Shock treatment

25 Jul

Well, never mind the Paris Accords – thank goodness this has been settled, years in advance. A decisive example of international cooperation. Wait, hang on, what’s this?

Ah.

We have seen so many examples of claim quotes being used where they shouldn’t be – around claims that only the reporter has made, or around naked editorialising in the display type – that it’s quite a shock to see a headline not have them when it needs them. This Guardian story is not about a fact, it’s about a claim; not about a decision but a prediction. So the headline cannot stand like this, without any attribution at all.

Yes, the source of the assertion eventually appears in the standfirst, but that’s too late: a headline containing a claim must signal the existence of that claim within itself.* This is a highly sensitised part of British newspaper culture: there is a huge difference, to UK readers, between QUEEN AND PRINCE PHILIP TO DIVORCE and QUEEN AND PRINCE PHILIP ‘TO DIVORCE’. The former is a categorical assurance, a truth on which the newspaper is staking its reputation. The latter is clearly nothing of the kind: a secondhand claim at best, and one from which the newspaper is distancing itself by punctuation.

It puts one in mind of the hoary “that’s what …” construction beloved of US beat reporters and long studied by Fred at HeadsUp, in which a striking, apparently declarative opening sentence is only fully contextualised in the succeeding paragraph.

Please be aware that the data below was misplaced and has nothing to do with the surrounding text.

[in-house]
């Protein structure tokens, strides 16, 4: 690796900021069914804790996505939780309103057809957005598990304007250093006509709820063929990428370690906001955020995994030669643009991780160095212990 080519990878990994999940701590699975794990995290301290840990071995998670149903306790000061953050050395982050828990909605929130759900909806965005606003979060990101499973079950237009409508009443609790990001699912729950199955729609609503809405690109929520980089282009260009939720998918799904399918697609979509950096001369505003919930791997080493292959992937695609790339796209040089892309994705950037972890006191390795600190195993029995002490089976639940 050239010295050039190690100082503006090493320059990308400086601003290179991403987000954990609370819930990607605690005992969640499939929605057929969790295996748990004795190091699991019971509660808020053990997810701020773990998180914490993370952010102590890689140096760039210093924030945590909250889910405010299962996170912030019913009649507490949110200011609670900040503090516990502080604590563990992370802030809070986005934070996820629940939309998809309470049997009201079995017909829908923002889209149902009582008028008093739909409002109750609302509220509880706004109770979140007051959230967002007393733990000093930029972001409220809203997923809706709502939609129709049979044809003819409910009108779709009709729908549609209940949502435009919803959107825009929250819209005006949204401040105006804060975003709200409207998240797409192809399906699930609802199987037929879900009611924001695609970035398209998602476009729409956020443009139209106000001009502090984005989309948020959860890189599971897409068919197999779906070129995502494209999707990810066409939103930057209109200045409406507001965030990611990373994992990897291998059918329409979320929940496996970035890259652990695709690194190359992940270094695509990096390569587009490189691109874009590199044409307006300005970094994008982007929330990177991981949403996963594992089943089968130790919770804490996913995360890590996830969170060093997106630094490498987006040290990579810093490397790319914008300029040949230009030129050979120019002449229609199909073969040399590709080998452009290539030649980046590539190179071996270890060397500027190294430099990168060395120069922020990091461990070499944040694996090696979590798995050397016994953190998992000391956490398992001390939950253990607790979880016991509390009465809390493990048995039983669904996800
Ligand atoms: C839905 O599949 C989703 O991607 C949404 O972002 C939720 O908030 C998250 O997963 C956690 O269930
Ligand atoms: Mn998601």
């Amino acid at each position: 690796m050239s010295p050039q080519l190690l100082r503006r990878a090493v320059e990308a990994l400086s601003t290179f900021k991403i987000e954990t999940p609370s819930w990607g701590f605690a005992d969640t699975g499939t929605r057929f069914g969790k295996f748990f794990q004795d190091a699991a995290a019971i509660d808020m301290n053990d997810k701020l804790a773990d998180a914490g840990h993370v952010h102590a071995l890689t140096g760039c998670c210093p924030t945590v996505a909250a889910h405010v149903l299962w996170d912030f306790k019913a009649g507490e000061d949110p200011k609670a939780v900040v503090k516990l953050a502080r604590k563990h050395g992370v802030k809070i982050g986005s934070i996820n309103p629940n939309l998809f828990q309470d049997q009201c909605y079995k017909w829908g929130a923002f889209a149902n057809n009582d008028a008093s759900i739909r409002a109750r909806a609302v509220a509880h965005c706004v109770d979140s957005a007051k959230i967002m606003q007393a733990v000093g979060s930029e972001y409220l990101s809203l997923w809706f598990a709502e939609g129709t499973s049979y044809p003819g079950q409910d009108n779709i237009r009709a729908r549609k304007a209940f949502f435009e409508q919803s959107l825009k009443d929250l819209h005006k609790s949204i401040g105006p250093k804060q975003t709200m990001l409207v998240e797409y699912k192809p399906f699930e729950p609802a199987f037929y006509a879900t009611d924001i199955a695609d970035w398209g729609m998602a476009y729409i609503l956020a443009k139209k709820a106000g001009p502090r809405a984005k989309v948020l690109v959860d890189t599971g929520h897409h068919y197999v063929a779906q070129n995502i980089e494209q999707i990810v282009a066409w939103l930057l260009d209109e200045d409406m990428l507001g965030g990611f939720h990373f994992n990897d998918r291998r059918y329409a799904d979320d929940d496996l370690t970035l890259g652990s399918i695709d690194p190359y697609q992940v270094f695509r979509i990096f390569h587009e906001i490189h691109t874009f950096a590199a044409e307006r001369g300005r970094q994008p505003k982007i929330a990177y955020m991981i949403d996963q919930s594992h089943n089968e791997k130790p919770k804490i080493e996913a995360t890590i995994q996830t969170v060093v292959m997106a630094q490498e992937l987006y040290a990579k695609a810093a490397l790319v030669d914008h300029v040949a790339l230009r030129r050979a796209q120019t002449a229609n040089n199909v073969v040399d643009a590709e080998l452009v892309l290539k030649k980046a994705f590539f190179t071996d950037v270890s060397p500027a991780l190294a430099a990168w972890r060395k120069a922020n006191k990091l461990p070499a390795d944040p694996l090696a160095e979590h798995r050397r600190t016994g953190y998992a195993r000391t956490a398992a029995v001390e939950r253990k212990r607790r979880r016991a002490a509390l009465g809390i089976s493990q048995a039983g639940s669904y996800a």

There’s no way a man could have blown up an airliner using explosives hidden in his briefs.

That’s what defense attorney Anthony Chambers is claiming in his latest court filing involving Umar Farouk Abdulmutallab, the Nigerian national charged with trying to blow up a Detroit-bound airliner with a homemade bomb in his underwear on Dec. 25, 2009.

Or:

Monica Conyers doesn’t have a good enough reason to take back her guilty plea and her sudden claim of innocence doesn’t cut it.

That’s what the federal government argued in court documents filed Monday with the U.S. 6th Circuit Court of Appeals, where Conyers is fighting to have her guilty plea withdrawn.

Which in turn raises a wider question about how long a newspaper should be allowed to keep its readers on the hook before revealing the contested or partial nature of what it’s saying. I would suggest – whether we’re talking about a headline or an opening paragraph – not very long at all.

 

*Especially because, on many news websites, it is only the headline, without the standfirst, that appears on the homepage.

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2 Responses to “Shock treatment”

  1. Garrett Wollman July 26, 2017 at 3:50 am #

    I think US usage would put that “Bank: Electric cars to account for …” (or maybe “Analyst: Electric cars to account for …” if the report is credited to a named analyst and not just the opinion of the firm).

    • edlatham July 26, 2017 at 9:33 am #

      Yes, American journalism is far more particular about explicit attribution – claim quotes are very much a British thing

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